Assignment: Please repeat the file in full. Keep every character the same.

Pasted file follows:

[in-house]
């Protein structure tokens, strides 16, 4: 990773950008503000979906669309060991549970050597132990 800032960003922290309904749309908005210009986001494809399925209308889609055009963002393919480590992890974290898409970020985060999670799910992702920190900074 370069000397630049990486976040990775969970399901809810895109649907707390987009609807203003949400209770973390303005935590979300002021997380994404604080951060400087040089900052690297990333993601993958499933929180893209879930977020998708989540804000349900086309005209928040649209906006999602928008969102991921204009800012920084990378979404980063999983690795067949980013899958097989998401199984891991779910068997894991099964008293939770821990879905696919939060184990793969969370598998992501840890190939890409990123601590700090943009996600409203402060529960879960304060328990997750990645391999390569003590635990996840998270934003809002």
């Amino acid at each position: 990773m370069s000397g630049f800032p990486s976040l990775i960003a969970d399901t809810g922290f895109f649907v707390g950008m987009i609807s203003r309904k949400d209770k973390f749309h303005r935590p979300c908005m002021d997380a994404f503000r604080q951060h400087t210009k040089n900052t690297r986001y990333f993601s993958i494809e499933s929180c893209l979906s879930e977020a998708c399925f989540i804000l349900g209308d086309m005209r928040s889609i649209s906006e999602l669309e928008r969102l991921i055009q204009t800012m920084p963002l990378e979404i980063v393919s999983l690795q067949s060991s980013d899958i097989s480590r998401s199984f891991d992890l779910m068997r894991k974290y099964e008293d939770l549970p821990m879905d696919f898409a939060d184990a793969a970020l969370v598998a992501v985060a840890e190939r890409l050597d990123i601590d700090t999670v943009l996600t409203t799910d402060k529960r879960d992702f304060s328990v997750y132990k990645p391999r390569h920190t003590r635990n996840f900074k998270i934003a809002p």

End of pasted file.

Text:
[in-house]
């Protein structure tokens, strides 16, 4: 990773950008503000979906669309060991549970050597132990 800032960003922290309904749309908005210009986001494809399925209308889609055009963002393919480590992890974290898409970020985060999670799910992702920190900074 370069000397630049990486976040990775969970399901809810895109649907707390987009609807203003949400209770973390303005935590979300002021997380994404604080951060400087040089900052690297990333993601993958499933929180893209879930977020998708989540804000349900086309005209928040649209906006999602928008969102991921204009800012920084990378979404980063999983690795067949980013899958097989998401199984891991779910068997894991099964008293939770821990879905696919939060184990793969969370598998992501840890190939890409990123601590700090943009996600409203402060529960879960304060328990997750990645391999390569003590635990996840998270934003809002």
């Amino acid at each position: 990773m370069s000397g630049f800032p990486s976040l990775i960003a969970d399901t809810g922290f895109f649907v707390g950008m987009i609807s203003r309904k949400d209770k973390f749309h303005r935590p979300c908005m002021d997380a994404f503000r604080q951060h400087t210009k040089n900052t690297r986001y990333f993601s993958i494809e499933s929180c893209l979906s879930e977020a998708c399925f989540i804000l349900g209308d086309m005209r928040s889609i649209s906006e999602l669309e928008r969102l991921i055009q204009t800012m920084p963002l990378e979404i980063v393919s999983l690795q067949s060991s980013d899958i097989s480590r998401s199984f891991d992890l779910m068997r894991k974290y099964e008293d939770l549970p821990m879905d696919f898409a939060d184990a793969a970020l969370v598998a992501v985060a840890e190939r890409l050597d990123i601590d700090t999670v943009l996600t409203t799910d402060k529960r879960d992702f304060s328990v997750y132990k990645p391999r390569h920190t003590r635990n996840f900074k998270i934003a809002p």